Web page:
Hyundai Heavy loss bigger than expected

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Hyundai Heavy loss bigger than expected

Korea’s shipbuilding industry continued to reel from a failed international expansion and a slump in demand for new vessels, as the world’s biggest shipbuilder reported a net loss seven times as large as estimated.

Hyundai Heavy Industries posted a net loss of 434.1 billion won ($382.6 million) in the third quarter, it said in a statement Monday. That’s wider than the 61 billion-won loss forecast by analysts, according to the average of 10 estimates. Its operating loss totaled 678.4 billion won, compared with estimates for a loss of 14.6 billion won.

The deficit highlights the continued challenges facing Korea’s largest shipbuilders, which shifted strategy to focus on deep-sea drilling rigs and production facilities after the global financial meltdown damped orders and Chinese shipyards out-priced them. Hyundai Heavy said its third-quarter result reflected early losses on a canceled semi-submersible rig order and the termination of a renewable-energy venture.

“The biggest reason why shipbuilders are struggling is because of the delays in offshore rig projects, and until the deliveries are made, these projects will continue to weigh on the shipbuilders’ profit,” said Park Moo-hyun, an analyst at Hana Daetoo Securities. “Although it’s difficult to say when the companies will be able to turn to profit, I think it will take at least another year for them to recover from the aftermath.”

Hyundai Heavy on Monday fell 2.3 percent to close at 96,700 won in Seoul trading before the result. On Tuesday it recovered as it climbed6 percent, to 102,500 won.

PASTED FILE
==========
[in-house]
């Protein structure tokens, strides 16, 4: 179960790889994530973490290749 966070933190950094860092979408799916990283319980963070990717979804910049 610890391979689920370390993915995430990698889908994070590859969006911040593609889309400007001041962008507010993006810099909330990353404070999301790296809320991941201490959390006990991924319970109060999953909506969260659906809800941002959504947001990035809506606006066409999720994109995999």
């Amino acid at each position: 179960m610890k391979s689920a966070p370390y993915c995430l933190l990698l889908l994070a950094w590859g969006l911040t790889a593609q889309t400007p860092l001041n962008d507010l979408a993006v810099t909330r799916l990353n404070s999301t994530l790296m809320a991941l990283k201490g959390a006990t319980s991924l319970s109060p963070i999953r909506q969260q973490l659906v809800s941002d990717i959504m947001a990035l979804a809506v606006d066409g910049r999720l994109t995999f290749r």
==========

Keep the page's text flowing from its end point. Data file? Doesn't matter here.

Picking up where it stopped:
Third-quarter sales reached 10.9 trillion won, compared with the 11.2 trillion-won estimate of 15 analysts.

Hyundai Heavy also blamed a drop in oil prices for the tough conditions in the industry. The company said it expects earnings to turn around in the fourth quarter.

Some customers are trying to delay projects as weaker economic growth and sluggish oil prices make it difficult for them to raise money to make scheduled payments to shipbuilders.

Daewoo Shipbuilding & Marine Engineering, Korea’s second-largest shipbuilder, ended a contract in August after a client failed to make an interim payment on a drill ship under construction. Samsung Heavy Industries, the third-largest shipbuilder, agreed in August to defer delivery of two drill ships at a customer’s request.

Some offshore projects still under construction have yet to be hired for drilling or production jobs once they’re completed, raising the possibility that more orders may ultimately be delayed, according to Shinyoung Securities.

Still, not all the news was gloomy. Samsung Heavy Industries on Monday reported third-quarter net income that was more than double analysts’ estimates, and said its business appeared to have turned a corner. The company said the profit was partly due to a payment from a client who requested changes in an offshore project in Australia.

Samsung Heavy posted net income of 53.7 billion won, compared with the 22.2 billion won average of 10 analyst estimates. Operating profit totaled 84.6 billion won, compared with estimates of 13.6 billion won. Sales of 2.44 trillion won lagged behind the average 2.99 trillion won of 14 estimates. Bloomberg

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